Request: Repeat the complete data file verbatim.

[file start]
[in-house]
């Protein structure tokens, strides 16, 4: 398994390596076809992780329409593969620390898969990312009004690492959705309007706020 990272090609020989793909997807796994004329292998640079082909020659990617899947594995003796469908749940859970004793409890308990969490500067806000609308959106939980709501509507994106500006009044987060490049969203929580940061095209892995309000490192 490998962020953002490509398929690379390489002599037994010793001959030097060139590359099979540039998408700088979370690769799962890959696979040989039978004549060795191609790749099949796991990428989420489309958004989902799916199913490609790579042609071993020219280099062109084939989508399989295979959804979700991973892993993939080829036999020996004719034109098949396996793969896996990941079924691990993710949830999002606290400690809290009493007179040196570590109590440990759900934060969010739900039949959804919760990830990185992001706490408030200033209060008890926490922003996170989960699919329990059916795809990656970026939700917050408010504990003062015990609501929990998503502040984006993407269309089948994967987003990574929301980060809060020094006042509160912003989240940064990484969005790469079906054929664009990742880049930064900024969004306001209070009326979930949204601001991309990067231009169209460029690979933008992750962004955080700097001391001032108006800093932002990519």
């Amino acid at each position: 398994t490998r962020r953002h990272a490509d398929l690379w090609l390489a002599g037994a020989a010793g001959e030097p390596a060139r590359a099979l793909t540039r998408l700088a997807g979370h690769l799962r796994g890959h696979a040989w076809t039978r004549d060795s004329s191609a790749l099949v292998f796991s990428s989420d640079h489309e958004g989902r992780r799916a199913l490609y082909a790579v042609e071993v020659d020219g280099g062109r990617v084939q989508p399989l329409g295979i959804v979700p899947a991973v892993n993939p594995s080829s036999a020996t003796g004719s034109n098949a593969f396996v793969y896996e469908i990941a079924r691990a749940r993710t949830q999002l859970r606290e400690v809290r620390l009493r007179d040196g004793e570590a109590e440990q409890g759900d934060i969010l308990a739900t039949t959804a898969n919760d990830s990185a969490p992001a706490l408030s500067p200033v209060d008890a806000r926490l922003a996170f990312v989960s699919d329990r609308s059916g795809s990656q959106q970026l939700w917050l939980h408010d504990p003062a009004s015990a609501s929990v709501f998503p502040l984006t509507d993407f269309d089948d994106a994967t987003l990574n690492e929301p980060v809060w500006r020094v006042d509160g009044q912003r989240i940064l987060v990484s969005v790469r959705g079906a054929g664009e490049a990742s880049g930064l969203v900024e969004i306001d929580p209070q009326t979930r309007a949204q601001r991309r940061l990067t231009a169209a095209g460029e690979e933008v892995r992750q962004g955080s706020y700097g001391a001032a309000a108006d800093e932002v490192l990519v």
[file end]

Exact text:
[in-house]
């Protein structure tokens, strides 16, 4: 398994390596076809992780329409593969620390898969990312009004690492959705309007706020 990272090609020989793909997807796994004329292998640079082909020659990617899947594995003796469908749940859970004793409890308990969490500067806000609308959106939980709501509507994106500006009044987060490049969203929580940061095209892995309000490192 490998962020953002490509398929690379390489002599037994010793001959030097060139590359099979540039998408700088979370690769799962890959696979040989039978004549060795191609790749099949796991990428989420489309958004989902799916199913490609790579042609071993020219280099062109084939989508399989295979959804979700991973892993993939080829036999020996004719034109098949396996793969896996990941079924691990993710949830999002606290400690809290009493007179040196570590109590440990759900934060969010739900039949959804919760990830990185992001706490408030200033209060008890926490922003996170989960699919329990059916795809990656970026939700917050408010504990003062015990609501929990998503502040984006993407269309089948994967987003990574929301980060809060020094006042509160912003989240940064990484969005790469079906054929664009990742880049930064900024969004306001209070009326979930949204601001991309990067231009169209460029690979933008992750962004955080700097001391001032108006800093932002990519």
């Amino acid at each position: 398994t490998r962020r953002h990272a490509d398929l690379w090609l390489a002599g037994a020989a010793g001959e030097p390596a060139r590359a099979l793909t540039r998408l700088a997807g979370h690769l799962r796994g890959h696979a040989w076809t039978r004549d060795s004329s191609a790749l099949v292998f796991s990428s989420d640079h489309e958004g989902r992780r799916a199913l490609y082909a790579v042609e071993v020659d020219g280099g062109r990617v084939q989508p399989l329409g295979i959804v979700p899947a991973v892993n993939p594995s080829s036999a020996t003796g004719s034109n098949a593969f396996v793969y896996e469908i990941a079924r691990a749940r993710t949830q999002l859970r606290e400690v809290r620390l009493r007179d040196g004793e570590a109590e440990q409890g759900d934060i969010l308990a739900t039949t959804a898969n919760d990830s990185a969490p992001a706490l408030s500067p200033v209060d008890a806000r926490l922003a996170f990312v989960s699919d329990r609308s059916g795809s990656q959106q970026l939700w917050l939980h408010d504990p003062a009004s015990a609501s929990v709501f998503p502040l984006t509507d993407f269309d089948d994106a994967t987003l990574n690492e929301p980060v809060w500006r020094v006042d509160g009044q912003r989240i940064l987060v990484s969005v790469r959705g079906a054929g664009e490049a990742s880049g930064l969203v900024e969004i306001d929580p209070q009326t979930r309007a949204q601001r991309r940061l990067t231009a169209a095209g460029e690979e933008v892995r992750q962004g955080s706020y700097g001391a001032a309000a108006d800093e932002v490192l990519v």